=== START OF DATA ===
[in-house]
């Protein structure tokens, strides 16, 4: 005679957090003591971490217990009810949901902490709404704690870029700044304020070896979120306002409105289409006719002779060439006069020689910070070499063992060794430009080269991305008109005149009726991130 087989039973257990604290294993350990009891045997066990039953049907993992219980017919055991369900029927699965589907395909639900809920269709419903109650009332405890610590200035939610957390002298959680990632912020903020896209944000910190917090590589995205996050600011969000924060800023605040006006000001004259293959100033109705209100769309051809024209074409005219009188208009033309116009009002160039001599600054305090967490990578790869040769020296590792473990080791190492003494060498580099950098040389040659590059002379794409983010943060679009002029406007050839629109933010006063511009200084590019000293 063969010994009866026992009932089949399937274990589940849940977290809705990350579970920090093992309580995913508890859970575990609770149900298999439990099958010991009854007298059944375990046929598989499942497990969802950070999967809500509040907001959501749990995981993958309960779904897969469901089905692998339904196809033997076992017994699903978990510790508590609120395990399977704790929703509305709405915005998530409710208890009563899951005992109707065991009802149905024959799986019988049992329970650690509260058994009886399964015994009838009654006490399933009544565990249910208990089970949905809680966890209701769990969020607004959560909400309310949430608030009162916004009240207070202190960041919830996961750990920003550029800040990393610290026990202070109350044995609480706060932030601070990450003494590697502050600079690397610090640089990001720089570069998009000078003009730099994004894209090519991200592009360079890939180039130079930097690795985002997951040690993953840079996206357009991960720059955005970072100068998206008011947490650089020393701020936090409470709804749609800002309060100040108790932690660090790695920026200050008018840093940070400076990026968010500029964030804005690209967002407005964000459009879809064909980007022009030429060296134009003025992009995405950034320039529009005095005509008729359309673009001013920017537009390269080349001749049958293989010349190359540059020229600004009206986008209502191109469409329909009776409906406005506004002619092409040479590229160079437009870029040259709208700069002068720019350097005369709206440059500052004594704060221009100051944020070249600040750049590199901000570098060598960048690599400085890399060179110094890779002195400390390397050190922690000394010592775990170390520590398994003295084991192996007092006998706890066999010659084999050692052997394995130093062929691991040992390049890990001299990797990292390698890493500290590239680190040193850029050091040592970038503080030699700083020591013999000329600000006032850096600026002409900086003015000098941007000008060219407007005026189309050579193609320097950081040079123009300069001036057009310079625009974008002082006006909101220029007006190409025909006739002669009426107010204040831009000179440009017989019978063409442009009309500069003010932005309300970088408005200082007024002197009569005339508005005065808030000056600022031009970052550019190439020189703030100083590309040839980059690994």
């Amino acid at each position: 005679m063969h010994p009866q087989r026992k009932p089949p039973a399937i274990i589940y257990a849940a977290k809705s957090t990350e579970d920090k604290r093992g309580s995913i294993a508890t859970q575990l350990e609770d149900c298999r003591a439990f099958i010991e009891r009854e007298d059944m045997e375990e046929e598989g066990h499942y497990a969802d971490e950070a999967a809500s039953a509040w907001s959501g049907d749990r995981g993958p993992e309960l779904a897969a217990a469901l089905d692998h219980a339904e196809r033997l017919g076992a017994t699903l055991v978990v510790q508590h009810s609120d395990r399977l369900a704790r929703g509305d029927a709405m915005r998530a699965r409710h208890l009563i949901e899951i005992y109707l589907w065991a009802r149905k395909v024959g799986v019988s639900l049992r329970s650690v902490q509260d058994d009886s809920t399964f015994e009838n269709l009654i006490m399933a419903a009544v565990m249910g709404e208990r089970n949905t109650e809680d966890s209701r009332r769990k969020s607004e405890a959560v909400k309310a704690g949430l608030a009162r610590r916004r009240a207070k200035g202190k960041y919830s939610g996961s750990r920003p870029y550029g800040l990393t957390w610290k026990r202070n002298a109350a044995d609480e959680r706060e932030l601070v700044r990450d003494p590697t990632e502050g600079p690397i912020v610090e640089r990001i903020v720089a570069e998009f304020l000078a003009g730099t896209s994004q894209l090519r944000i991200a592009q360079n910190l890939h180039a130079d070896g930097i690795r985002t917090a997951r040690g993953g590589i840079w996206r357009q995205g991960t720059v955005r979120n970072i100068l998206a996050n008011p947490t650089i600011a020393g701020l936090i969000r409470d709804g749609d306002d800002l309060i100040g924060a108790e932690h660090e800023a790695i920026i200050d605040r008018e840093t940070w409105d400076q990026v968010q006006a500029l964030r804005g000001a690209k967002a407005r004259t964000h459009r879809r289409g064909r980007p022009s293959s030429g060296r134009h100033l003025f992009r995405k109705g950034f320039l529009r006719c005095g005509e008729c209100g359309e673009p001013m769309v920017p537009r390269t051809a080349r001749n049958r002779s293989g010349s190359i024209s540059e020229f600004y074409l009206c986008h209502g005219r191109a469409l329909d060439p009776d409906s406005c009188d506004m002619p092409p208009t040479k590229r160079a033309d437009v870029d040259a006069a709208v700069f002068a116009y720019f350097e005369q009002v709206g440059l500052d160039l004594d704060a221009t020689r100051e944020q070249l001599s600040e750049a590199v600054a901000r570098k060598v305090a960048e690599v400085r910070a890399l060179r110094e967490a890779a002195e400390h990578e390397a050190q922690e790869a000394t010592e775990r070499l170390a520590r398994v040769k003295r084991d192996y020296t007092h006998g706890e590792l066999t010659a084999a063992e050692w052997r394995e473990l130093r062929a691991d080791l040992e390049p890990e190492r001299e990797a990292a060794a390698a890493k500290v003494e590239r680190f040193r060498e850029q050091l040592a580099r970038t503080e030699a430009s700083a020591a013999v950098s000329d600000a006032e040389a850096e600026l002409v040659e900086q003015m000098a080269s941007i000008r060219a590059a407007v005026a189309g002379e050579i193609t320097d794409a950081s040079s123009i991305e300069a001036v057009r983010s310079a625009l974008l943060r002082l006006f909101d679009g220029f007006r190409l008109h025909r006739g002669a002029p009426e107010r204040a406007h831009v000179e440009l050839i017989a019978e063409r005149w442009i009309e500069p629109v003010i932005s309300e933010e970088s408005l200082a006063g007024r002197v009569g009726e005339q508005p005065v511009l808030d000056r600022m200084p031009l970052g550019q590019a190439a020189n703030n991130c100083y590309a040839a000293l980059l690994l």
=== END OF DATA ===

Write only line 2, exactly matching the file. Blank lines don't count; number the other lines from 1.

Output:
């Protein structure tokens, strides 16, 4: 005679957090003591971490217990009810949901902490709404704690870029700044304020070896979120306002409105289409006719002779060439006069020689910070070499063992060794430009080269991305008109005149009726991130 087989039973257990604290294993350990009891045997066990039953049907993992219980017919055991369900029927699965589907395909639900809920269709419903109650009332405890610590200035939610957390002298959680990632912020903020896209944000910190917090590589995205996050600011969000924060800023605040006006000001004259293959100033109705209100769309051809024209074409005219009188208009033309116009009002160039001599600054305090967490990578790869040769020296590792473990080791190492003494060498580099950098040389040659590059002379794409983010943060679009002029406007050839629109933010006063511009200084590019000293 063969010994009866026992009932089949399937274990589940849940977290809705990350579970920090093992309580995913508890859970575990609770149900298999439990099958010991009854007298059944375990046929598989499942497990969802950070999967809500509040907001959501749990995981993958309960779904897969469901089905692998339904196809033997076992017994699903978990510790508590609120395990399977704790929703509305709405915005998530409710208890009563899951005992109707065991009802149905024959799986019988049992329970650690509260058994009886399964015994009838009654006490399933009544565990249910208990089970949905809680966890209701769990969020607004959560909400309310949430608030009162916004009240207070202190960041919830996961750990920003550029800040990393610290026990202070109350044995609480706060932030601070990450003494590697502050600079690397610090640089990001720089570069998009000078003009730099994004894209090519991200592009360079890939180039130079930097690795985002997951040690993953840079996206357009991960720059955005970072100068998206008011947490650089020393701020936090409470709804749609800002309060100040108790932690660090790695920026200050008018840093940070400076990026968010500029964030804005690209967002407005964000459009879809064909980007022009030429060296134009003025992009995405950034320039529009005095005509008729359309673009001013920017537009390269080349001749049958293989010349190359540059020229600004009206986008209502191109469409329909009776409906406005506004002619092409040479590229160079437009870029040259709208700069002068720019350097005369709206440059500052004594704060221009100051944020070249600040750049590199901000570098060598960048690599400085890399060179110094890779002195400390390397050190922690000394010592775990170390520590398994003295084991192996007092006998706890066999010659084999050692052997394995130093062929691991040992390049890990001299990797990292390698890493500290590239680190040193850029050091040592970038503080030699700083020591013999000329600000006032850096600026002409900086003015000098941007000008060219407007005026189309050579193609320097950081040079123009300069001036057009310079625009974008002082006006909101220029007006190409025909006739002669009426107010204040831009000179440009017989019978063409442009009309500069003010932005309300970088408005200082007024002197009569005339508005005065808030000056600022031009970052550019190439020189703030100083590309040839980059690994």